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Huwag Gawin Puhunan Ang Anak Para Sa Magandang Buhay Says Jaclyn Jose
  • “Huwag nating gawing puhunan ang ating mga anak sa kabuhayan, sa kinabukasan. Hindi nila problema ang naging problema ng magulang,” said Jaclyn Jose at a recent digital media conference for her upcoming movie.

    She adds, “It is the responsibility of the parents to take care of the children, not the other way around. Kasi bata pa ang mga yan eh. Dapat yan inaaruga mo pa, inaalagaan mo pa, tinutulungan.”

    Jaclyn has two children, daughter Andi Eigenmann and son Gwen Garimond.


    Media present at the press conference asked a controversial question for Filipino families, what does Jaclyn have to say about parents who look at children as retirement plan? 

    This question was likely asked because of her role in upcoming psychological sexy thriller movie Tahan where she plays a domineering mother who puts her daughter into prostitution in order for their family to get by.

    But Jaclyn separates the movie’s storyline from her own thoughts and compares the reality of child exploitation to parents who use and force their children into the spotlight for their own comfort and personal gain instead.

    Don't obligate kids to pay for your dreams

    “I’m sorry to say this, pero hindi lang sa Pilipinas, sa buong mundo, ginagawang puhunan ang ating mga anak para sa ating magandang buhay—pageant, kung anu-anong reality show whatever, ipino-post yung mga bata. Younger age ito ha? Jaclyn qualifies her thoughts.


    She adds, “So, parang prostitution na rin yon, di ba? That is so sad.” Of course Jaclyn understands what may push families into this setup.

    “Siguro sa kahirapan ng buhay. Pero sana, through this movie, mabigyan natin ng lesson yung mga nanay na ito ang mangyayari sa anak mo kapag nagpatuloy ka na gawin yan.”

    In a previous Instagram post on February 23, 2020, Jaclyn says that while she was a solo parent raising her two kids, she did everything to make ends meet. And she is proud that she has never gotten a "single centavo" from her kids.

    What other parents are reading

    Pep.ph reports she wrote, "Wag i-obligate your children to pay your dreams, they have their own too."

    Hindi lang nangyayari sa Pilipinas

    In the Philippines, it’s been a common story for celebrities to reveal that it was their parents who pushed them to enter show business or beauty pageants. Often it is attached to a parent’s desire to pull their family out of poverty and it is the child’s talent that becomes the family’s investment.

    The reminder of children not being a parent’s retirement plan on the other hand comes from the reality of families who were unable to prepare for retirement and instead place the financial burden on their children when they become able to work and earn a living.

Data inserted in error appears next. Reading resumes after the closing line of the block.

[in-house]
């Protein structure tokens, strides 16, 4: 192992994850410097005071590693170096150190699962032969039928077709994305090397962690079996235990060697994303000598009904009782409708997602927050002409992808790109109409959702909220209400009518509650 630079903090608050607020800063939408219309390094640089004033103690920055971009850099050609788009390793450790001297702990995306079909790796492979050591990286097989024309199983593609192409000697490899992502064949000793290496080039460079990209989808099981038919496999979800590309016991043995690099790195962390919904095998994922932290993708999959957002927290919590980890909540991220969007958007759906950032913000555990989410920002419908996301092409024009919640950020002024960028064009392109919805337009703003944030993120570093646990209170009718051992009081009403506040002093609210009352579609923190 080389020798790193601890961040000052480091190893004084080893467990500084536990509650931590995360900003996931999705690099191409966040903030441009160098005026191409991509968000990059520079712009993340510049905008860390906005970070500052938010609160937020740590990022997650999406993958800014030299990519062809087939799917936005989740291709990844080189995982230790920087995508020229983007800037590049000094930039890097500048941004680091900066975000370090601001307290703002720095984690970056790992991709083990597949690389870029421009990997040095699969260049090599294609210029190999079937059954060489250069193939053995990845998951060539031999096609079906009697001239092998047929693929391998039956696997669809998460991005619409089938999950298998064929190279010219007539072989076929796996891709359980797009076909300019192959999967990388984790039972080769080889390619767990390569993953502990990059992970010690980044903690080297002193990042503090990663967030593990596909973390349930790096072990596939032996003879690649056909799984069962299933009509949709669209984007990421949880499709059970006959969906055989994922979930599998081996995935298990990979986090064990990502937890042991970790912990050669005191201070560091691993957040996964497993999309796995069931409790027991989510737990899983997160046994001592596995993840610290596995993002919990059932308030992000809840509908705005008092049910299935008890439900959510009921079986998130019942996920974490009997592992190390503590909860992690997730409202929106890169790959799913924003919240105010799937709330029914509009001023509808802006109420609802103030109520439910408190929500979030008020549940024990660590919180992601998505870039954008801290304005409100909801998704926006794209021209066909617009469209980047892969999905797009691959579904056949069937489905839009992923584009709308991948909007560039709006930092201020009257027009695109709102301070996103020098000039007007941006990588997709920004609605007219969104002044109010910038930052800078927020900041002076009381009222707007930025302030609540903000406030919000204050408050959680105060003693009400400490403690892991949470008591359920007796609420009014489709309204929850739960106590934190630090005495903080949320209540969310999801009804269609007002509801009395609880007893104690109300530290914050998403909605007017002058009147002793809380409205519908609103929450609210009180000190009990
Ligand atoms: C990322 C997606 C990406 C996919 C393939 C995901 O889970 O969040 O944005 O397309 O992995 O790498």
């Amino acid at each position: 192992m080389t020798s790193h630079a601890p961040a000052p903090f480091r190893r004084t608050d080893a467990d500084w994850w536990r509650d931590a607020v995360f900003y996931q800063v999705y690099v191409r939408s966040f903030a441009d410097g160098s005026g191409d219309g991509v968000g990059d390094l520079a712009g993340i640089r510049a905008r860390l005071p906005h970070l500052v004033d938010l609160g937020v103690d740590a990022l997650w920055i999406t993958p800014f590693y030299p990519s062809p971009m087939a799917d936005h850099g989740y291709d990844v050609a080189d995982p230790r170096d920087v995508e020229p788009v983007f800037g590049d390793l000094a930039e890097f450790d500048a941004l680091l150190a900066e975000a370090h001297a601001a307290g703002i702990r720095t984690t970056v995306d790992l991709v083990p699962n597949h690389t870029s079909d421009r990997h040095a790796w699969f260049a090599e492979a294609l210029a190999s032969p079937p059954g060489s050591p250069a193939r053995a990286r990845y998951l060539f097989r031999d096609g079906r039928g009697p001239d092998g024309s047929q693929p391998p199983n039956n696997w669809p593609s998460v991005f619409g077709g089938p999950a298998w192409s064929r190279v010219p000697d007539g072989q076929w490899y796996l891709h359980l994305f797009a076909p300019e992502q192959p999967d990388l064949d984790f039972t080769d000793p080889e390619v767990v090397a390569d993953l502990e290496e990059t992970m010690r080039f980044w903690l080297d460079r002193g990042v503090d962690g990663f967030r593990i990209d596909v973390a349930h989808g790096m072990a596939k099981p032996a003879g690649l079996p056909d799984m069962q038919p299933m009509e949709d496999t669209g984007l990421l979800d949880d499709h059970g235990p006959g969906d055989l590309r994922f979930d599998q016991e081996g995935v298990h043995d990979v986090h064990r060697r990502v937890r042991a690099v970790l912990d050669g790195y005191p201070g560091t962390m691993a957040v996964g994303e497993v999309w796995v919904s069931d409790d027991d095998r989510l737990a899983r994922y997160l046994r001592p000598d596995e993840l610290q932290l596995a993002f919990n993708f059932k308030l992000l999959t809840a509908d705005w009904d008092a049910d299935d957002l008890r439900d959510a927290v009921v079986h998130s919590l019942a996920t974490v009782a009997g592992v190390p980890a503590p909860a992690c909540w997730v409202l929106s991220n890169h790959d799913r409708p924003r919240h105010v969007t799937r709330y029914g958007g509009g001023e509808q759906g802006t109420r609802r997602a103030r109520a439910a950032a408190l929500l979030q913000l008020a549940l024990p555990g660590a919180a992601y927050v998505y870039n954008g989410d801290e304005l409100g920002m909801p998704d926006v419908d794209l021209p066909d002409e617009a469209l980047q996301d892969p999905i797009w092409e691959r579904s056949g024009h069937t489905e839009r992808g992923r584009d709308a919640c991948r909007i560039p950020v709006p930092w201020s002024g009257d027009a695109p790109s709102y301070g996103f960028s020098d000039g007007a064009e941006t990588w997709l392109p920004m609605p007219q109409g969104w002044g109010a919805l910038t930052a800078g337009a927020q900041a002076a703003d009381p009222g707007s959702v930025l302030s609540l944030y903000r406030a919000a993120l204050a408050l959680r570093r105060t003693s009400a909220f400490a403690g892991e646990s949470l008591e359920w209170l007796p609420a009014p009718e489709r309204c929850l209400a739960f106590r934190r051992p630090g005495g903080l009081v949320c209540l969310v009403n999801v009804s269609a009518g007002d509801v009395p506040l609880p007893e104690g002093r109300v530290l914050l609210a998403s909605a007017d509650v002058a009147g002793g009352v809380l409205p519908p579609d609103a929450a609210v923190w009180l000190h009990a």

It may not be as controversial in the Philippines yet, but child labor in behalf of the family has taken a different form in the US: that of kid influencers. 

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    In 2019, CNN reports of a mom YouTuber found guilty of abusing her children for her channel’s content.

    Other families in the US have made money off “innocent” content where parents prank their kids, and the attention fueled families to continue creating content that eventually caused their kids emotional pain.

    RELATED: ‘Gusto Niya Sumikat Bilang Influencer’ Moms Share Thoughts On Dressing Up Daughters Maturely

    Most may not go as far as physical abuse but parents are still forcing children to perform, dress up, unbox–all seemingly harmless activities. And the content created earns money for the parents. 

    Jaclyn reminds, “Higit sa lahat, hindi sila ang kailangang maging puhunan o itulak sa kapahamakan para ka umangat.” 

    “So maganda yung lesson ng film in regards to mothers and children. Huwag gawing puhunan ang anak. Lalo na mga bata.”

    When a parent puts too much pressure on a child

    The extreme cases may not be as common, but many parents may be unaware that they are already putting too much pressure on their kids, whether it is to perform their talents, play a sport, or even academically. These days it may even look like the pressure to perform so that the parent has something to post online.

    According to Very Well Family, here are the negative effects of pushing children to perform:

    • Higher rates of mental illness
    • Higher risk of injuries
    • Increased likelihood of cheating
    • Refusing to participate
    • Self-esteem problemsSleep-deprivation

    How parents can motivate children without putting too much pressure

    • Continue to encourage kids to do their best but focus on the process more than the result like winning or gaining a medal.
    • Ask yourself why their success matters so much to you as a parent.
    • Talk to your child about their performance and set aside how you feel. “Giving your children the space to be seen and heard will encourage them rather than make them feel they have disappointed you,” says the site.
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